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On the revision of the SI

In a landmark decision, the BIPM's Member States voted on 16 November 2018 to revise the International System of Units (SI), changing the world's definition of the kilogram, the ampere, the kelvin and the mole.

The decision, made at the 26th meeting of the General Conference on Weights and Measures (CGPM) in Versailles, France, means that all SI units will now be defined in terms of constants that describe the natural world. This will assure the future stability of the SI and open the opportunity for the use of new technologies, including quantum technologies, to implement the definitions.

In the revised SI four of the SI base units – namely the kilogram, the ampere, the kelvin and the mole – are redefined in terms of constants; the new definitions are based on fixed numerical values of the Planck constant (h), the elementary charge (e), the Boltzmann constant (k), and the Avogadro constant (NA), respectively. Further, the new definitions of all seven base units of the SI are also uniformly expressed using the explicit-constant formulation, and specific mises en pratique will be drawn up to explain the realization of the definitions of each of the base units in a practical way.

The new definitions will come into force on 20 May 2019.

Connect to the BIPM's YouTube channel to watch a recording of the live open session of the 26th General Conference on Weights and Measures which took place on 16 November 2018:

In the revised SI all units are defined in terms of a set of seven reference constants, to be known as the "defining constants of the SI", namely the caesium hyperfine splitting frequency, the speed of light in vacuum, the Planck constant, the elementary charge (i.e. the charge on a proton), the Boltzmann constant, the Avogadro constant, and the luminous efficacy of a specified monochromatic source.

This results in a simpler and more fundamental definition of the entire SI, and dispenses with the last of the definitions based on a material artefact – the international prototype of the kilogram.

Resolution 1 (2018): On the revision of the International System of Units (SI)

On 16 November 2018 the CGPM at its 26th meeting adopted a revision of the SI in which:

    • the unperturbed ground state hyperfine transition frequency of the caesium 133 atom capital DeltanuCs is 9 192 631 770 Hz,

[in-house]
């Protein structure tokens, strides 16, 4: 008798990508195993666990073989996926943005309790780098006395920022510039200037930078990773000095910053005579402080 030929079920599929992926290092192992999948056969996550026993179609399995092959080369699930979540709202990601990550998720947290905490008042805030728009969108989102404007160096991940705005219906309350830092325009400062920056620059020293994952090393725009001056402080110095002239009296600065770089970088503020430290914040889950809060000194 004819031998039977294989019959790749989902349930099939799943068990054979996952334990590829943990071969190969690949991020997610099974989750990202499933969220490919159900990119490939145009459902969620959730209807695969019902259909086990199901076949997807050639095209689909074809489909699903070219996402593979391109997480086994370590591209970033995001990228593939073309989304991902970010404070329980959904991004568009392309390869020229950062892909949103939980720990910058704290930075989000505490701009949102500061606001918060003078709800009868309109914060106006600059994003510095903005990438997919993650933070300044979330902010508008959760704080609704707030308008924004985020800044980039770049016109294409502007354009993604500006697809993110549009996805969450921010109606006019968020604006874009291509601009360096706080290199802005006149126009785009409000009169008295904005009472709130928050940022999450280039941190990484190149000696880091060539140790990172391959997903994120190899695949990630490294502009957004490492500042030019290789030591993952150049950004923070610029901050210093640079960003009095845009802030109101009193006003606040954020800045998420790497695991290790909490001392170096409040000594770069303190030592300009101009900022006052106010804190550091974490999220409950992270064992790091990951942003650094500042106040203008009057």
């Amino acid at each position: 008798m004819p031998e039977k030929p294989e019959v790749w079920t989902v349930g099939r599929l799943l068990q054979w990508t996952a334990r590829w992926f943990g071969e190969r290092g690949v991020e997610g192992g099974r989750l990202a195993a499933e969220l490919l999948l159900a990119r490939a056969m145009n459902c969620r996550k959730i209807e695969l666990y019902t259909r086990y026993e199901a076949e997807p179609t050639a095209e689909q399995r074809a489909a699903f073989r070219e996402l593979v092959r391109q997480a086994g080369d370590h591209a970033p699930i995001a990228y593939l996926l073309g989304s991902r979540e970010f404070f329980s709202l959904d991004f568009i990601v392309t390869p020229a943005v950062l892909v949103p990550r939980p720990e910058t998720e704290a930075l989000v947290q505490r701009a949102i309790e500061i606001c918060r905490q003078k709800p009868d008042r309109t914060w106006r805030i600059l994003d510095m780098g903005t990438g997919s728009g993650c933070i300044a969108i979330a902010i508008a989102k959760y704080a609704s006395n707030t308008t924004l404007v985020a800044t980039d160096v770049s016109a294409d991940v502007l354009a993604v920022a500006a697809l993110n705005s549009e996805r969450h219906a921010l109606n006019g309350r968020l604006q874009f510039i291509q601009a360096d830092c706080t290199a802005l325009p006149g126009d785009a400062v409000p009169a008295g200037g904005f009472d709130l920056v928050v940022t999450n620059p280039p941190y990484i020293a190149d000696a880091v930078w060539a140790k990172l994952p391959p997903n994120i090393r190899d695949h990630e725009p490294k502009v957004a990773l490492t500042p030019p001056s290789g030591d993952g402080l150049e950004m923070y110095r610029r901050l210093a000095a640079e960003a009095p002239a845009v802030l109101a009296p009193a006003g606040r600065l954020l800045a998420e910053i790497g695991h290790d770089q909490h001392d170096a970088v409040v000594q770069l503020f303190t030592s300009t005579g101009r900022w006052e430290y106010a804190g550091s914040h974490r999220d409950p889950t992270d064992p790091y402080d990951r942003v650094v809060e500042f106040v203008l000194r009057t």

• the speed of light in vacuum c is 299 792 458 m/s,

    • the Planck constant h is 6.626 070 15 × 10–34 J s,

    • the elementary charge e is 1.602 176 634 × 10–19 C,

    • the Boltzmann constant k is 1.380 649 × 10–23 J/K,

    • the Avogadro constant NA is 6.022 140 76 × 1023 mol–1,

    • the luminous efficacy of monochromatic radiation of frequency 540 × 1012 Hz, Kcd, is 683 lm/W,


    • the hertz, joule, coulomb, lumen, and watt, with unit symbols Hz, J, C, lm, and W, respectively, are related to the units second, metre, kilogram, ampere, kelvin, mole, and candela, with unit symbols s, m, kg, A, K, mol, and cd, respectively, according to
      Hz = s–1, J = kg m2 s–2, C = s A, lm = cd m2 m–2 = cd sr, and W = kg m2 s–3,

    • the numerical values of h, e, k, and NA are based on the most recent CODATA adjustment.

The SI may alternatively be defined by statements that explicitly define seven individual base units: the second, metre, kilogram, ampere, kelvin, mole, and candela. These correspond to the seven base quantities time, length, mass, electric current, thermodynamic temperature, amount of substance, and luminous intensity. All other units are then obtained as products of powers of the seven base units, which involve no numerical factors; these are called coherent derived units.

For full details the reader is referred to the formal texts of the adopted Resolutions:

See also:

    The revision of the SI will ensure that the SI continues to meet the needs of science, technology, and commerce in the 21st century.

    Of the seven base units of the SI, only the kilogram is still defined in terms of a material artefact, namely the international prototype kept at the BIPM. The major disadvantage of the present definition of the kilogram is that it refers to the mass of the artefact which, by its very nature, we know cannot be absolutely stable.

    click for more details about the periodic verifications